In making this determination, we have stated “[a] variety of factors may be considered, including the Commission's characterization of the amendment, whether the amendment changes the text of the guidelines or merely the accompanying commentary, and whether the amendment alters the controlling pre-amendment interpretation of the guideline at issue.” Kissick, 69 F.3d at 1052. Here, the Commission's characterization of the amendment is that it “clarif[ies] under what circumstances an object that is not an actual, dangerous weapon should be treated as one for purposes of guideline application.” USSG App. C Supp. at 75. This characterization, while entitled to deference, is not conclusive. United States v. Mondaine, 956 F.2d 939, 942 (10th Cir.1992). However, the amendment also did not change the text of the guidelines, but merely changed the accompanying commentary. Both the pre-amendment and amended text of the robbery guideline provided for a three-level enhancement for possessing a dangerous weapon. Furthermore, prior to Amendment 601 the comments to both USSG §§ 2B3 .1 and 1B1.1 already directed sentencing courts to treat objects as dangerous weapons based on their appearance as instruments capable of inflicting death or serious bodily injury.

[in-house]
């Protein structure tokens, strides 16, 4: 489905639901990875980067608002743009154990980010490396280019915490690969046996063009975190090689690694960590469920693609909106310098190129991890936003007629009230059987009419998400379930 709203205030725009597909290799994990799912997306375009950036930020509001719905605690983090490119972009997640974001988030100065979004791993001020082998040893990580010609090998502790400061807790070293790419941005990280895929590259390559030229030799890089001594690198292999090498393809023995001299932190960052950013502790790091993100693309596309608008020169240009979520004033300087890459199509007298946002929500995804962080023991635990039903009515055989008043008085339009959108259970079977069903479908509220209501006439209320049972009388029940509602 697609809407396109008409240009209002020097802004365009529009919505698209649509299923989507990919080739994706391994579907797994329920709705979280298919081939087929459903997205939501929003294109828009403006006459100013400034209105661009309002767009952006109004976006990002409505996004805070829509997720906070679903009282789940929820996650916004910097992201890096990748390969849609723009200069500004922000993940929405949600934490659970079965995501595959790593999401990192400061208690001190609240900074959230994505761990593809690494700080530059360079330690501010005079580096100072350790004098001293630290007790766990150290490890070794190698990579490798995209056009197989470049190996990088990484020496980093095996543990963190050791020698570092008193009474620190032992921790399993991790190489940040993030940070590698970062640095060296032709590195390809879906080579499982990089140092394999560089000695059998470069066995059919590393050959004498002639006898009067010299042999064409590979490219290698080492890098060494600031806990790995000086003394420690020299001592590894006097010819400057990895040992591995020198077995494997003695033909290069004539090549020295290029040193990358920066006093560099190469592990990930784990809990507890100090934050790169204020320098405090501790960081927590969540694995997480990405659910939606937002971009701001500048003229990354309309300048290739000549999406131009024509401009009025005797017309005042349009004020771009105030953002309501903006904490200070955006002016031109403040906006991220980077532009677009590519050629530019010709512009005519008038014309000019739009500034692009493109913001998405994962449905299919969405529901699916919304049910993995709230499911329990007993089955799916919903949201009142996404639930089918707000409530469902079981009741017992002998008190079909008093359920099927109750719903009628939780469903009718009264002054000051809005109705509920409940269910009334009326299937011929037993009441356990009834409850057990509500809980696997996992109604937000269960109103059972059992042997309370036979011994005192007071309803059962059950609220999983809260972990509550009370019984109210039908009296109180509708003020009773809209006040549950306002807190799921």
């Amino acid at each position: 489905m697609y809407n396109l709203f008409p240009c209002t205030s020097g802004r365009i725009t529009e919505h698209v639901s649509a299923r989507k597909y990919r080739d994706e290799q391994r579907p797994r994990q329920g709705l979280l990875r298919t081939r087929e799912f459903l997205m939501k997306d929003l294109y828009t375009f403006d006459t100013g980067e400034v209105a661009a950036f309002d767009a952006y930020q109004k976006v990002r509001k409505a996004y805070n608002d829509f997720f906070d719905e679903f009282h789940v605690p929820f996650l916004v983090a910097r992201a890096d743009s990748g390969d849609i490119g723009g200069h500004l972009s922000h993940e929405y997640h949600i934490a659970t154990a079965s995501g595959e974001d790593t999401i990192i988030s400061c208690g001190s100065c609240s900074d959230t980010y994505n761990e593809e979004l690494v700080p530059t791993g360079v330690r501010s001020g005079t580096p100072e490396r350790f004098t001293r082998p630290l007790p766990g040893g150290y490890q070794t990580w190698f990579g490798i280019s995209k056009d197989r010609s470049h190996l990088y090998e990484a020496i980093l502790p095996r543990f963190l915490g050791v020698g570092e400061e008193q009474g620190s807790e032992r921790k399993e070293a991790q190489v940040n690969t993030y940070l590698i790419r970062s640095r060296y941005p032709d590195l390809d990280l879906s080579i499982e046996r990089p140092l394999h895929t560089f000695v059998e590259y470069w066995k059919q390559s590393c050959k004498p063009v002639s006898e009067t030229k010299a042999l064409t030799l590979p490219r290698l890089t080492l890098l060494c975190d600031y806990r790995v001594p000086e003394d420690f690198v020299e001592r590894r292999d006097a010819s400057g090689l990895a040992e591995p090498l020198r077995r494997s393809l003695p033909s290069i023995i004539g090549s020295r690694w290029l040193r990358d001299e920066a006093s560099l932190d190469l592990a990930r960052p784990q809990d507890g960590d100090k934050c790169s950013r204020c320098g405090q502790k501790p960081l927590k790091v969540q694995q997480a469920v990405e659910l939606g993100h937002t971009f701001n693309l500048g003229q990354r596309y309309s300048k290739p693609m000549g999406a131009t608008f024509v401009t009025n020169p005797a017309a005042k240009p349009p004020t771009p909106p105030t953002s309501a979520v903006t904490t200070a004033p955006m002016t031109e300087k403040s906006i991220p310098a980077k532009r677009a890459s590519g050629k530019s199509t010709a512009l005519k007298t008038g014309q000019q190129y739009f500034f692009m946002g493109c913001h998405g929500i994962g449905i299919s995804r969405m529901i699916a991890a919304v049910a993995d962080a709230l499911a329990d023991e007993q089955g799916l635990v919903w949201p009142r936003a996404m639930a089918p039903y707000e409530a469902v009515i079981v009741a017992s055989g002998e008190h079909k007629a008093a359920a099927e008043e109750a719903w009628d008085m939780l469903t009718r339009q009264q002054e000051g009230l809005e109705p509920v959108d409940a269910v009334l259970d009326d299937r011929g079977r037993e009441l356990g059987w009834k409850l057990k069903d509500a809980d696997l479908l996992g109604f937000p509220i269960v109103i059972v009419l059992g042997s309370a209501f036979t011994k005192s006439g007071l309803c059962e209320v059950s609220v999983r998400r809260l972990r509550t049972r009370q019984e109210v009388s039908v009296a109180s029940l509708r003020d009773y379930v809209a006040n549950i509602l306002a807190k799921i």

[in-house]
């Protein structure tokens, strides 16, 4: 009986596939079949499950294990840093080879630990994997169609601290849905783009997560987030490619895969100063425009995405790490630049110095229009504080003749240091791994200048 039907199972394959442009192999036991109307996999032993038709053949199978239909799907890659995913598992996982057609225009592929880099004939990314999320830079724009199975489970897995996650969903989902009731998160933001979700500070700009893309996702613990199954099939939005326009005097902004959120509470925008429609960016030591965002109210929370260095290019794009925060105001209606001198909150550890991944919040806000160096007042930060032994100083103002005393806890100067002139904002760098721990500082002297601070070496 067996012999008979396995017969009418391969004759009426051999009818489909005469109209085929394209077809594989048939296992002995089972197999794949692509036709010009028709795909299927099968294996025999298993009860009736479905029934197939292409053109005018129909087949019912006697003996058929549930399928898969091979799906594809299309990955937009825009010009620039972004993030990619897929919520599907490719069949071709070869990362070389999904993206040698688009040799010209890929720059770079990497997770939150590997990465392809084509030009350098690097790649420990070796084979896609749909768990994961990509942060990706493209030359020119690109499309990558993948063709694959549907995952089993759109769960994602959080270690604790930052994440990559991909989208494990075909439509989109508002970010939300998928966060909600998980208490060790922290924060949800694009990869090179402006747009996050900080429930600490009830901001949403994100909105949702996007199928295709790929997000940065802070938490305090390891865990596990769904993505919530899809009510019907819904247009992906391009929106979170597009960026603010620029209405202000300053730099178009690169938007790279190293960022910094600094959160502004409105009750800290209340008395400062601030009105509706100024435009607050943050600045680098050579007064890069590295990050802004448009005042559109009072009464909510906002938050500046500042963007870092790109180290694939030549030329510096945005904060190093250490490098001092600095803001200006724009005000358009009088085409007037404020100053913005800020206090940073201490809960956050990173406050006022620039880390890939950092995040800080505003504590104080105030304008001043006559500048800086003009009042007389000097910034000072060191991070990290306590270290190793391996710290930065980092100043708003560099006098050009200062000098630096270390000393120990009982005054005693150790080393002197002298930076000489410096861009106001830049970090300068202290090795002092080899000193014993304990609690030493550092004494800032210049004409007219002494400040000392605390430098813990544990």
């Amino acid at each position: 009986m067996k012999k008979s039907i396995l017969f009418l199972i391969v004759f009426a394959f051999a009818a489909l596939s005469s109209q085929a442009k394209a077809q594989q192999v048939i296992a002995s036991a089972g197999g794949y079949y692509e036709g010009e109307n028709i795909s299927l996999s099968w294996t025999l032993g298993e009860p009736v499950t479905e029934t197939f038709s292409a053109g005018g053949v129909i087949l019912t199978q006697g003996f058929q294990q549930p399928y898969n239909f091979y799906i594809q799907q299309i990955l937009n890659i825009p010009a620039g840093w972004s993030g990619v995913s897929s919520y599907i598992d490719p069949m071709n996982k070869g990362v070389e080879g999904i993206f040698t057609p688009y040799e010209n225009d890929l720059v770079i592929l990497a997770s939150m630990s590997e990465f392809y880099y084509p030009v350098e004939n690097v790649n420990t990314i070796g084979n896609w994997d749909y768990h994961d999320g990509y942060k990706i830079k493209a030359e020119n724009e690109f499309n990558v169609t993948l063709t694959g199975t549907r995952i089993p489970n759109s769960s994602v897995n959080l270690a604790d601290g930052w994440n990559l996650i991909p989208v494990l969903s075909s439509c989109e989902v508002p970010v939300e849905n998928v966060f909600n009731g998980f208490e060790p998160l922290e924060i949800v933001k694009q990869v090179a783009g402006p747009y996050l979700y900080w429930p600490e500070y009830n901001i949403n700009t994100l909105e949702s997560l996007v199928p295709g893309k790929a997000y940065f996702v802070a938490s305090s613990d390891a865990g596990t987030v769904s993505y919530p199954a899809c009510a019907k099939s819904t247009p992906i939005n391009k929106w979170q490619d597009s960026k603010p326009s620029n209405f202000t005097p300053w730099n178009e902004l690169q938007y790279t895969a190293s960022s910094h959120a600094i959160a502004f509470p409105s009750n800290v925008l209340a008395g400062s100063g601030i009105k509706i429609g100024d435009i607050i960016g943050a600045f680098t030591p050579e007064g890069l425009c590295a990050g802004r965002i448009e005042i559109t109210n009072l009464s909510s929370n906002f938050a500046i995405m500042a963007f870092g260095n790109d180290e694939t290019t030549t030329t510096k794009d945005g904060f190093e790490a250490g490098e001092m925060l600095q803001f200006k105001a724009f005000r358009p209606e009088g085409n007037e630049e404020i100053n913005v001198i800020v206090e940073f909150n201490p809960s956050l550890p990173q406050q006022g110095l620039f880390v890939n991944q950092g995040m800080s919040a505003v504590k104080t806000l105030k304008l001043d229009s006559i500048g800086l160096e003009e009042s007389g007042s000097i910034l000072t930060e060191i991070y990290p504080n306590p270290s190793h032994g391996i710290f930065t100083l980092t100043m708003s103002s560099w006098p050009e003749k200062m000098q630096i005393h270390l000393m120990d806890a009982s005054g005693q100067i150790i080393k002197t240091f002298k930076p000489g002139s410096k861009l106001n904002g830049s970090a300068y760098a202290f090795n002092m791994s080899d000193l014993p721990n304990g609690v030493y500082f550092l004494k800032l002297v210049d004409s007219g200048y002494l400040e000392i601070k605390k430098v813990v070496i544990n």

As to the third factor, “this Circuit has held that an amendment that effectively overrules existing precedent should be classified as substantive rather than clarifying.” Kissick, 69 F.3d 1048, 1053 (citing United States v. Saucedo, 950 F.2d 1508, 1514 (10th Cir.1991), overruled on other grounds, Stinson v. United States, 508 U.S. 36, 113 S.Ct. 1913, 123 L.Ed.2d 598 (1993)). This is not the case here because Amendment 601 does not compel this court to overrule existing circuit precedent in order to interpret it consistently with the amended commentary. See Mondaine, 956 F.2d at 942. Indeed, although sparse, our cases interpreting the relevant guideline definitions of “dangerous weapon” are in accord with the amendment's clarification. See, e.g., Pool, 937 F.2d 1528, 1530-31 (toy cap gun possessed during robbery was a dangerous weapon for purposes of § 2B3.1); United States v. Tissnolthtos, 115 F.3d 759, 763 (10th Cir.1997) (piece of firewood qualifies as a dangerous weapon for purposes of § 1B1.1; “ ‘[C]ourts have found that, in the proper circumstances, almost anything can count as a dangerous weapon, including walking sticks, leather straps, rakes, tennis shoes, rubber boots, dogs, rings, concrete curbs, clothes irons, and stink bombs.’ ” (alteration in original) (quoting United States v. Dayea, 32 F.3d 1377, 1379 (9th Cir.1994))).